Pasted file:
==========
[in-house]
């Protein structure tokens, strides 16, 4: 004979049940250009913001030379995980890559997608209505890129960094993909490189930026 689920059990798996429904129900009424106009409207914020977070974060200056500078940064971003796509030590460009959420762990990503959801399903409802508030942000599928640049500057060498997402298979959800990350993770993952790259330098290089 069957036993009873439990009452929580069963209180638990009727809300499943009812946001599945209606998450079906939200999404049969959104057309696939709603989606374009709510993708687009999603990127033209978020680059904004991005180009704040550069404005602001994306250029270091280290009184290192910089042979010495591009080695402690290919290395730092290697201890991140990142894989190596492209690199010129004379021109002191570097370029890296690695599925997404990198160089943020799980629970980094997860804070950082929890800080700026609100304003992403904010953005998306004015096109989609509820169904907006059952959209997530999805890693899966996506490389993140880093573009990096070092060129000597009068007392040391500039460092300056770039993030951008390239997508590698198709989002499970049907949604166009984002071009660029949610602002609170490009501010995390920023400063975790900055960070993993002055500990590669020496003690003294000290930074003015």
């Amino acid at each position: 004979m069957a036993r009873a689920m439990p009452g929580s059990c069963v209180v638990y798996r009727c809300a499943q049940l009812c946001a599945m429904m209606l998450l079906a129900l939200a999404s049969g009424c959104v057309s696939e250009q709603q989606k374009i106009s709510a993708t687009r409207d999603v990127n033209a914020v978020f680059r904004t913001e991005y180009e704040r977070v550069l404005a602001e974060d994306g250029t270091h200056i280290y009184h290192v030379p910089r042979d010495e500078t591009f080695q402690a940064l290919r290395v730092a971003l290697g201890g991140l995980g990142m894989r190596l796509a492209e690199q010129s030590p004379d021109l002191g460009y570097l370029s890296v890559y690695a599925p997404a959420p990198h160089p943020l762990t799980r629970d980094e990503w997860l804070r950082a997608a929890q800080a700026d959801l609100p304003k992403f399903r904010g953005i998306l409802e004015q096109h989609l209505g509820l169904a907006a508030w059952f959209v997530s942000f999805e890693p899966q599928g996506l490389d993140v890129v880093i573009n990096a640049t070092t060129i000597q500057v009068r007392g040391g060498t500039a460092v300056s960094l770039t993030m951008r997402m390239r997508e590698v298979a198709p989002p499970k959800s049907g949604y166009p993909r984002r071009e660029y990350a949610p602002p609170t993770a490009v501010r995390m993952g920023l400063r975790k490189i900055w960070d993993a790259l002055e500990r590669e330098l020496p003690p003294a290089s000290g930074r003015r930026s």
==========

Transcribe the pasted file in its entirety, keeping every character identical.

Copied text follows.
[in-house]
């Protein structure tokens, strides 16, 4: 004979049940250009913001030379995980890559997608209505890129960094993909490189930026 689920059990798996429904129900009424106009409207914020977070974060200056500078940064971003796509030590460009959420762990990503959801399903409802508030942000599928640049500057060498997402298979959800990350993770993952790259330098290089 069957036993009873439990009452929580069963209180638990009727809300499943009812946001599945209606998450079906939200999404049969959104057309696939709603989606374009709510993708687009999603990127033209978020680059904004991005180009704040550069404005602001994306250029270091280290009184290192910089042979010495591009080695402690290919290395730092290697201890991140990142894989190596492209690199010129004379021109002191570097370029890296690695599925997404990198160089943020799980629970980094997860804070950082929890800080700026609100304003992403904010953005998306004015096109989609509820169904907006059952959209997530999805890693899966996506490389993140880093573009990096070092060129000597009068007392040391500039460092300056770039993030951008390239997508590698198709989002499970049907949604166009984002071009660029949610602002609170490009501010995390920023400063975790900055960070993993002055500990590669020496003690003294000290930074003015």
């Amino acid at each position: 004979m069957a036993r009873a689920m439990p009452g929580s059990c069963v209180v638990y798996r009727c809300a499943q049940l009812c946001a599945m429904m209606l998450l079906a129900l939200a999404s049969g009424c959104v057309s696939e250009q709603q989606k374009i106009s709510a993708t687009r409207d999603v990127n033209a914020v978020f680059r904004t913001e991005y180009e704040r977070v550069l404005a602001e974060d994306g250029t270091h200056i280290y009184h290192v030379p910089r042979d010495e500078t591009f080695q402690a940064l290919r290395v730092a971003l290697g201890g991140l995980g990142m894989r190596l796509a492209e690199q010129s030590p004379d021109l002191g460009y570097l370029s890296v890559y690695a599925p997404a959420p990198h160089p943020l762990t799980r629970d980094e990503w997860l804070r950082a997608a929890q800080a700026d959801l609100p304003k992403f399903r904010g953005i998306l409802e004015q096109h989609l209505g509820l169904a907006a508030w059952f959209v997530s942000f999805e890693p899966q599928g996506l490389d993140v890129v880093i573009n990096a640049t070092t060129i000597q500057v009068r007392g040391g060498t500039a460092v300056s960094l770039t993030m951008r997402m390239r997508e590698v298979a198709p989002p499970k959800s049907g949604y166009p993909r984002r071009e660029y990350a949610p602002p609170t993770a490009v501010r995390m993952g920023l400063r975790k490189i900055w960070d993993a790259l002055e500990r590669e330098l020496p003690p003294a290089s000290g930074r003015r930026s």